BY: Magda Gamez

Experiencing Our Town:

In The Words of Women Immigrants in Columbus, Indiana

I came to the US about 17 years ago.  When I first heard that there might be a possibility for our family to move to the US it filled me up with both sadness and excitement, so finally when my husband was offered a position in Charleston, SC, I had second thoughts.  My oldest daughter, who was in 7th grade at the time, was not so thrilled about moving since it meant she would have to leave her school and friends. I also thought about leaving our families and friends behind.


In 2008, my husband was offered a new position within his company in a different city, Columbus, Indiana.  Again it implied some changes in our family: my oldest daughter, already in college, would stay in SC; I would have to leave a job (again) I learned to love and now my youngest would have to leave her school and friends. However, the move also meant we would live closer to my family in Chicago; we were already familiar with the culture, and saw it as a new opportunity to meet new people, new places, and embark in new adventures.  We arrived in Columbus two weeks after the flood, so it was very hard to find a house for rent since our house was being built. So we had to live in a very small one bedroom apartment for a couple of months.


I had heard there was a large Hispanic community in town, and a week after I arrived to Columbus I was invited to attend a baby shower, and what a pleasant surprise!  I found a room full of Hispanic ladies, mostly from my hometown and we started speaking our language, talking about our hometown in Mexico, streets, restaurants, etc. I remember getting back home telling my husband “I think I am going to love living in Columbus” even if it snows in the winter!  I made new friends that same day and it felt wonderful!  I enjoyed the first snow in our new city and home and had to learn to shovel it from our driveway since my husband took care of the lawn during the summer.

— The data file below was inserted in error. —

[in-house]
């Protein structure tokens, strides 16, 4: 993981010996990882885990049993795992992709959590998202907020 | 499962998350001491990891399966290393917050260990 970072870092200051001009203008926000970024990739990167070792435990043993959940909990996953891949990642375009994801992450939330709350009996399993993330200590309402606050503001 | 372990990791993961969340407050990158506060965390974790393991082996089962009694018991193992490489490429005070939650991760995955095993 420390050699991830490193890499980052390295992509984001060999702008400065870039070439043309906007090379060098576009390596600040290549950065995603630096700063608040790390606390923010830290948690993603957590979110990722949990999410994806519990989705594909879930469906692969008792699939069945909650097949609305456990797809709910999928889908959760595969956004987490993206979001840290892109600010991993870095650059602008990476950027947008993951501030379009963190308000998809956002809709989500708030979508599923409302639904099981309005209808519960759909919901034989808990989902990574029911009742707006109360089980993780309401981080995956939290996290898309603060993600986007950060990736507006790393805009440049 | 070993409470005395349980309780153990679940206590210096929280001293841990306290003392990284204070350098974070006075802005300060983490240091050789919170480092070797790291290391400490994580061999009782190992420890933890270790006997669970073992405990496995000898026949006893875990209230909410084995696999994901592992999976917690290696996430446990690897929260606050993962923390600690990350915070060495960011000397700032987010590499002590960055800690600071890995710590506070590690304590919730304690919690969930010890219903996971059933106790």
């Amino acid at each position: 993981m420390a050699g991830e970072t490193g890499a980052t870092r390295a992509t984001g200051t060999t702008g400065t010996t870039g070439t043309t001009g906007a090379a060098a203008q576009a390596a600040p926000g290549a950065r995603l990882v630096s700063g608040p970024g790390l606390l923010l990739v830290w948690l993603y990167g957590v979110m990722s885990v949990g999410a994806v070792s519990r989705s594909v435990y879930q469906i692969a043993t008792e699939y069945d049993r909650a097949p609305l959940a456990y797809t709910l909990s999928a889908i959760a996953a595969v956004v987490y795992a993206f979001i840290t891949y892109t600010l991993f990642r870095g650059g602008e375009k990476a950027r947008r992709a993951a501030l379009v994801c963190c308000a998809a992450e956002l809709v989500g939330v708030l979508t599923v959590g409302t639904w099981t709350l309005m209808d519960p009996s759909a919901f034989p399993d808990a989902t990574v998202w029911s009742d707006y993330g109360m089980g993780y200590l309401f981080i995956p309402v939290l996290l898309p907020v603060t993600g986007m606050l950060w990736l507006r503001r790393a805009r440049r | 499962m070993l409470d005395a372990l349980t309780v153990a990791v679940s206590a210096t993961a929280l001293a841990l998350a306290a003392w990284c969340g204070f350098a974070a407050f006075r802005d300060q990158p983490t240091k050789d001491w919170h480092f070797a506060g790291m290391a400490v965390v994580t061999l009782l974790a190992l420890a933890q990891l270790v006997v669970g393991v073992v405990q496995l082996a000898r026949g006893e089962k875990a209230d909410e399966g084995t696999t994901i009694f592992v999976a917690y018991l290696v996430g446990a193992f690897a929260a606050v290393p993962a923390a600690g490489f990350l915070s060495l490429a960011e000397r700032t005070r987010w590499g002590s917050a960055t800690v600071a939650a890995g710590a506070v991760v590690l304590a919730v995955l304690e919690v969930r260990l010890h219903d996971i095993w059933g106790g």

A couple of weeks later I joined a non-profit agency whose mission was and is to assist the Hispanic community in town.  I learned that unfortunately being an immigrant in the US is not the same for everybody and felt very lucky to have had the experience I had, even with the difficult times I went through the first couple of months when we first moved to the US.  Some people suffer real challenges being immigrants in this country; they have to overcome several barriers to keep on living, lacking abilities to speak the English language being the most important of all. I had to quickly learn about services Columbus offers to its citizens, assistance agencies, places to visit, etc., in order to help these families the best way possible. Sometimes even only moral support is what these families needed to feel a little better; I knew the feeling about being in a different country from a totally different point of view, so I learned from these families about their different needs to assist them better. I continue to work with Hispanic families, but now in education, encouraging students to graduate from high school and continue postsecondary education.  I tell them the sky is the limit and to do the impossible to fulfill their dreams, I would love to see one day when someone sees an immigrant, in our case Latinos, to think of him/her as someone who is not only an immigrant, but also a bilingual and bicultural person.


Living in Columbus has been a delightful time. I get to enjoy all the seasons of the year with its beautiful colors.  I also learned to love a small city where I feel safe, have a job I love, and have the best of friends. I enjoy walking downtown, going to the library and just being around caring people and a wonderful and diverse community—I’m very happy to call Columbus my home, too.